By Allison G. S. Knox, EMT-B, Faculty Member at American Military University
It isn’t rare for newborn babies to have trouble with jaundice in the days after their birth. The condition is usually recognizable by an orange coloring of the skin, which is caused by a high level of bilirubin in the blood. Most of the time the baby’s liver will rid the body of bilirubin, but in rare cases, the bilirubin level rises so quickly that their body simply cannot recover, resulting in devastating effects.
When the level is high enough, bilirubin crosses the blood-brain barrier and leaves a stain on the brain that causes brain damage, a condition called kernicterus. Untreated severe hyperbilirubinemia can also cause auditory neuropathy spectrum disorder, ranging from mild to complete hearing loss, and cerebral palsy, which leaves a child unable to walk. Many of these children are forced into wheelchairs for life. For some, severe hyperbilirubinemia can even result in death. Once caused, the damage from hyperbilirubinemia cannot be reversed, but the cognitive parts of the brain are often left intact. For the family of a child with kernicterus, it can be devastating to see their child who was perfectly healthy at birth suddenly suffer from a debilitating illness.
[Related: Zika Virus and EMS Patient Assessment]
Changing Medical Policies
To effectively manage jaundice and detect hyperbilirubinemia in newborn babies, healthcare policies are in urgent need of change. Because potentially devastating levels of bilirubin are so rare, many doctors don’t necessarily look out for the signs and symptoms that can arise in the first few days of a newborn’s life. As a result, a child who could be helped is often left untreated. If bilirubin levels were regularly checked through physician-ordered tests, fewer babies would suffer from kernicterus.
Healthcare organizations must require physicians to order bilirubin tests at the early signs of jaundice. Doing so would likely detect rising levels of bilirubin earlier, which would initiate immediate treatment and ultimately prevent kernicterus. Fortunately, bilirubin tests are not expensive, which should encourage physicians and parents to test for this life-threatening condition. Medical professionals have been advocating for changes to the protocol for neonatal bilirubin testing for more than 10 years, but many healthcare organizations have still not heeded their advice. Instituting this relatively simple and inexpensive test on newborns could save lives and prevent otherwise healthy babies from suffering the horrendous, yet completely preventable, condition.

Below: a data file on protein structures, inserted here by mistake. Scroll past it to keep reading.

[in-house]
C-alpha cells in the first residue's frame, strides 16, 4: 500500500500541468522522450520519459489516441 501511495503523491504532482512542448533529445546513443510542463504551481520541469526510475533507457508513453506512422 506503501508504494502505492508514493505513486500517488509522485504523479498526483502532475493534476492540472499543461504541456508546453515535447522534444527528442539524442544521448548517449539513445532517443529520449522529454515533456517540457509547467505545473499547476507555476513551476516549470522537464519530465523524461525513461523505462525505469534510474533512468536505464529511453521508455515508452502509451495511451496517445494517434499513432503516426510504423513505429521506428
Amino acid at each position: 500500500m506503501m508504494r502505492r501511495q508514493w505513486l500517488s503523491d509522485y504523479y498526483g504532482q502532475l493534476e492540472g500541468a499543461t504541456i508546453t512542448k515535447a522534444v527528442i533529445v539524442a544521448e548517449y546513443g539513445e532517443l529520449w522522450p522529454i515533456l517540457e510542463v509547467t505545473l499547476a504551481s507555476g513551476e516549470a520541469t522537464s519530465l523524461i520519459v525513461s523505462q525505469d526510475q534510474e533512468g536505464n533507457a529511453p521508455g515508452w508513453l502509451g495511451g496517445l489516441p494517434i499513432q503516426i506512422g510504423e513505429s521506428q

About the Author: Allison G. S. Knox is on the faculty at American Military University. An emergency medical technician and a political scientist, Allison’s research interests are comprised of federalism and emergency management/emergency medical services policy issues. Prior to teaching, Allison worked in a level one trauma center emergency department and for a member of Congress in Washington, D.C. She holds four master of arts degrees in emergency management, international relations, national security studies and history. She also holds a graduate certificate in homeland security, a bachelor of arts in political science and is working on her doctorate. Allison currently serves as the Chapter Sponsor and Faculty Adviser for the West Virginia Iota Chapter of Pi Gamma Mu International Honor Society, is the Faculty Advisor for the Political Science Scholars and also serves as the Chancellor of the Southeast Region on the Board of Trustees for Pi Gamma Mu International Honor Society.